in different packages.

Quoted text here. Click to load it

Named subs should never be defined inside other named subs in Perl. It
doesn't achieve anything useful and sometimes has confusing side-effects
(you will get a 'variable will not stay shared' warning, and the sub
won't see the lexicals you necessarily expect).

This probably doesn't apply to the new 'my sub's in 5.18; I haven't
investigated those yet.


Re: Some sort questions - especially hashes

Quoted text here. Click to load it

Actually, one will get problems in this case as sort uses the
package-variables $a and $b to pass the objects-to-be-compared into the
comparison routine and if that's not in the same package as the sort call,
naively written code will use a different $a and $a (namely, those of
the package the subroutine belongs to). Symbolic references could be
used to work around that (possibly together with no strict 'refs'):

package AlienCompare;

sub desc {
    return $ <=> $;

package Orkshire;

my @in = map { int(rand(100)) } 0 .. 9;

print($_, "\n") for sort AlienCompare::desc @in;


Quoted text here. Click to load it

Depending on the situation, it might: PostgreSQL functions written in
Perl end up being compiled into anonymous subroutines. Insofar things
get complicated enough that more than one Perl subroutine is needed, the
additional ones have to be defined inside the/ a anonymous subroutine
created by the database server (it is possible to escape from the
anonymous routine by terminating it with a top-level }, add some 'free
code' and then get back into a different anonymous sub at the end of the
Postgres function definition, as you suggested a while ago, but that's a
trick I'd rather avoid).

Quoted text here. Click to load it

IMHO, the warning itself is such a confusing side effect:

use warnings;

sub soup
    my @components = qw(carrots leeks celeriac garlic onion);

    sub components
    return @components;

    sub mash_it
    @components = 'vegetable mash';


print('A soup made of ', join(', ', components()), ".\n");


print('Now, we just have ', components(), ".\n");

Since the two inner subroutine are created 'statically' at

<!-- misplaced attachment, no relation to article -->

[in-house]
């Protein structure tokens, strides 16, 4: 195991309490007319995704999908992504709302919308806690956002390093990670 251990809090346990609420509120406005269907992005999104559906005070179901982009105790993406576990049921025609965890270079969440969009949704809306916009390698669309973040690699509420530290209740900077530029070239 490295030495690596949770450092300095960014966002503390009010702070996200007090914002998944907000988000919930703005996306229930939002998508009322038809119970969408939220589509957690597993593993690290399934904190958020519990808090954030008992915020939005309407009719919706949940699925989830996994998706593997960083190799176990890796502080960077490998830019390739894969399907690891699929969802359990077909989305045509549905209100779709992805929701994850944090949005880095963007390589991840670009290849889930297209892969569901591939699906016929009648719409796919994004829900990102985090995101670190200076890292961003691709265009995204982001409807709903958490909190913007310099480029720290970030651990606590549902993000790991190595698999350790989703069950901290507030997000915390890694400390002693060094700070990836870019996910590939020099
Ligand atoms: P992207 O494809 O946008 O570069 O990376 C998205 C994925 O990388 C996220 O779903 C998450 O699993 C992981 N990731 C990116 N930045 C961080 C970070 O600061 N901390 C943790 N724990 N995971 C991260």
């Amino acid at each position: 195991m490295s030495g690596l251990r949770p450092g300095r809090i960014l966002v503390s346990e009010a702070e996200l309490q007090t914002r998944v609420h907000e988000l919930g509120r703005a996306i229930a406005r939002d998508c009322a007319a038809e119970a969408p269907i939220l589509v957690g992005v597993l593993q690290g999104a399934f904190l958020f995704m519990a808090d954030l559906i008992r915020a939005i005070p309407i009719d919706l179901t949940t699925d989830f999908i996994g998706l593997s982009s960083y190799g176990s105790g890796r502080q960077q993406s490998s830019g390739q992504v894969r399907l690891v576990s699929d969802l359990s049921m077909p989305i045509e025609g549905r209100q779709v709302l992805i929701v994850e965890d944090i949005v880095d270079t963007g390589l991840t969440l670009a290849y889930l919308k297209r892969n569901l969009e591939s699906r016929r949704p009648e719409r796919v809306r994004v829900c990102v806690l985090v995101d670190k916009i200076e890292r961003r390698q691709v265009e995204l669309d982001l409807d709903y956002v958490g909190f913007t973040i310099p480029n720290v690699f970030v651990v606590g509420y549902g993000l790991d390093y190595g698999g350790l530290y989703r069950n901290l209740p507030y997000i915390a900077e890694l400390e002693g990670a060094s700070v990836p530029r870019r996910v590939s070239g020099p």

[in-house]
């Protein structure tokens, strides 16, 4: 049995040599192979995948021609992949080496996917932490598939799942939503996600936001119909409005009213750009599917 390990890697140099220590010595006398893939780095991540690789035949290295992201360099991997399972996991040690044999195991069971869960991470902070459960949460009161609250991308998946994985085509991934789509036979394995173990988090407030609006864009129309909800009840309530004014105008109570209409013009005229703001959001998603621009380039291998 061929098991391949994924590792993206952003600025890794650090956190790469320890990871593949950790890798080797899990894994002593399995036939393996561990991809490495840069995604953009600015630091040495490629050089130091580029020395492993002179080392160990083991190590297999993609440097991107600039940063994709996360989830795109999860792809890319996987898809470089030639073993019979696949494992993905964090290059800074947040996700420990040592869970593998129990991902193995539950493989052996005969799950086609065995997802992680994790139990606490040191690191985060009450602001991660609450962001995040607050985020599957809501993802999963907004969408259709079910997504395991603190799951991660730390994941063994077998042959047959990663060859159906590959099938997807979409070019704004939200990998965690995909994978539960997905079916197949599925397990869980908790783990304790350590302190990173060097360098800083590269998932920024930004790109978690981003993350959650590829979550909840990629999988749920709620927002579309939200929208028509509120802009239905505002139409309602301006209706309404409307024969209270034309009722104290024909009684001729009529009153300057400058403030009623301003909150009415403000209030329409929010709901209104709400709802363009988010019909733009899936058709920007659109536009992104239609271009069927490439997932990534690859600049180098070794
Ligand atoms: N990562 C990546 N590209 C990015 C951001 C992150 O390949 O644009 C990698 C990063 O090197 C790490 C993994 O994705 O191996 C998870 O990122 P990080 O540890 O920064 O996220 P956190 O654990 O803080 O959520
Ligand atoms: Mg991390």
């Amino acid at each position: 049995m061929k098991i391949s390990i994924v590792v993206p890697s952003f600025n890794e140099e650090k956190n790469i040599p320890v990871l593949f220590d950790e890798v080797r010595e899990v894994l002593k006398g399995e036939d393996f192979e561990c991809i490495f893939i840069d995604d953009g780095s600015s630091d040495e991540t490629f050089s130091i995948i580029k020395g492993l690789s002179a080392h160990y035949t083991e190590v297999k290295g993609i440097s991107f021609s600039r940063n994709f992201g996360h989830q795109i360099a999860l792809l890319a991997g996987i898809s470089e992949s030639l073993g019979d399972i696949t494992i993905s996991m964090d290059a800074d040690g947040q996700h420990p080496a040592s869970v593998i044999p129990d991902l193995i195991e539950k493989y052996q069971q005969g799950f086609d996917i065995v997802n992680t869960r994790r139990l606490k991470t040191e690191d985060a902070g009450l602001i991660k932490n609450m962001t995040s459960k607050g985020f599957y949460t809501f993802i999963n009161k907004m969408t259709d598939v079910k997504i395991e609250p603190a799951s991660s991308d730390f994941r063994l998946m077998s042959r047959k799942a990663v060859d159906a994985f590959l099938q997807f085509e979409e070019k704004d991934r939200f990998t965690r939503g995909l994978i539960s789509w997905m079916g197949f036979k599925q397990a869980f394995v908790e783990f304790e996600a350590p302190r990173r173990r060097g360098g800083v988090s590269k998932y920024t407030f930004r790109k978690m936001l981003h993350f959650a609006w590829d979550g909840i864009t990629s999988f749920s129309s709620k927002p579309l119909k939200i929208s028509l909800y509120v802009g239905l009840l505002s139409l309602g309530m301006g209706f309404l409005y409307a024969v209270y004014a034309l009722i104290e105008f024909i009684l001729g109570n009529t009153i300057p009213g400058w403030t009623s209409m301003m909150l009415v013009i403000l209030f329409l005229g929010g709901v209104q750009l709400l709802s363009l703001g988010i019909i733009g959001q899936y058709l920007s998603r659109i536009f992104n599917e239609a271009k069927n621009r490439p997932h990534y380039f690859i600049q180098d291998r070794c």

compile-time, I wouldn't expect them to pick up new incarnations of
@components created at run time but they will continue to share the
initial one.

Re: Some sort questions - especially hashes

Quoted text here. Click to load it

We had that discussion just the other day. It's possible to avoid $a and
$b altogether by using a prototype, and IIRC it was no less efficient
that the globals when using a named sub for sorting rather than an
anonymous block.

Quoted text here. Click to load it

Did I suggest that? It doesn't sound like me... if I were maintaining
PL/Perl I would want to make that impossible. (I don't know if that can
be done without PPI.)

More generally, at least as of Pg 9 there's no need for nasty tricks
like this any more. PL/Perl now has configuration parameters which allow
you to run Perl code before 'require' is locked out of the interpreter,
so you can put sub definitions in a file and load them in a civilised

Quoted text here. Click to load it

You clearly understand how the lexical scoping of these subs works;
however, it's confusing enough that it's not surprising others don't,
and the warning is for their benefit. Even with a proper understanding
of the situation, you are left in the rather weird position that the
first invocation of soup() will share @components with the other subs,
while subsequent invocations will not, so the warning still probably
indicates you have done something wrong.

It's worth noting that the warning is not emitted for 'state' variables,
which (despite otherwise being ordinary lexicals) exist in only one
instance, so the sharing semantics make more sense.


Site Timeline